If a servlet implements this interface, you are guaranteed that no two threads will execute concurrently in the servlet's service method. The servlet container can make this guarantee by synchronizing access to a single instance of the servlet, or by maintaining a pool of servlet instances and dispatching each new request to a free servlet.
Note that SingleThreadModel does not solve all thread safety issues. For example, session attributes and static variables can still be accessed by multiple requests on multiple threads at the same time, even when SingleThreadModel servlets are used. It is recommended that a developer take other means to resolve those issues instead of implementing this interface, such as avoiding the usage of an instance variable or synchronizing the block of the code accessing those resources.
So it basically just kills the concurrency without giving you much benifit. I wonder why it was put there is the first place.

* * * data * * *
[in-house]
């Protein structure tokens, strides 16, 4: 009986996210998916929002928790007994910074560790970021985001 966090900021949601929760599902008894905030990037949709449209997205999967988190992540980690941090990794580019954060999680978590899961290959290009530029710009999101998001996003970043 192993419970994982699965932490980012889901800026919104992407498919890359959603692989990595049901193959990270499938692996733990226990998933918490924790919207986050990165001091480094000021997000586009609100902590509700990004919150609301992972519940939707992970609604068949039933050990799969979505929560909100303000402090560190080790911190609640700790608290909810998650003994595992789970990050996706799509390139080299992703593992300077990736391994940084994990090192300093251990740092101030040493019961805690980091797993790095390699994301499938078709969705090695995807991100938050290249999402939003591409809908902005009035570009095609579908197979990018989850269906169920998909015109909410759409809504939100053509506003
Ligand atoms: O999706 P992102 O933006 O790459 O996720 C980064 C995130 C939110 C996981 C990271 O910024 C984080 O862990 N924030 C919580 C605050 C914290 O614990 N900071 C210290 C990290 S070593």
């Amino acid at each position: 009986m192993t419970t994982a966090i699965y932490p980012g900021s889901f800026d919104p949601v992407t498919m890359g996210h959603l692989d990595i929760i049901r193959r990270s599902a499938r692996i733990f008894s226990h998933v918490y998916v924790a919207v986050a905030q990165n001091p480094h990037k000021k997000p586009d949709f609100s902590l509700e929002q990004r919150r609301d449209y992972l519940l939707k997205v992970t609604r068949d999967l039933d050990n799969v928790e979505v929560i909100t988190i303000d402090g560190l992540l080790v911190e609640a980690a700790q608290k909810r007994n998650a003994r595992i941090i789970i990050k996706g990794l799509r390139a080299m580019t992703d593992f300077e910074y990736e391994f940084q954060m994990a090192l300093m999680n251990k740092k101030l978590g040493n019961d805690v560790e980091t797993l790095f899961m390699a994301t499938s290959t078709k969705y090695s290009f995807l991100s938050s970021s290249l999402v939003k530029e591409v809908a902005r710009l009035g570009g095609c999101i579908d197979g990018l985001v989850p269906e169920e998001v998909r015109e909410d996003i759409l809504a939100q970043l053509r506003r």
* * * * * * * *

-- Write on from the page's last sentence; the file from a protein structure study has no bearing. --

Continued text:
I think the STM was put in because the vast majority of programmers had only worked with "desktop" style applications where there was only one user. Understanding the consequences of multiple simultaneous requests is quite a big jump from single user programming and the single thread model was there as a sort of mental aid if you were new at server side programming.
Some of the other original ideas provided for various ways to share information between applications - these were found to create big security gaps and are now deprecated.
Best practices for servlets and JSP have evolved a LOT in the years since my 2001 book (which Paul Wheaton helped with - thanks again Paul)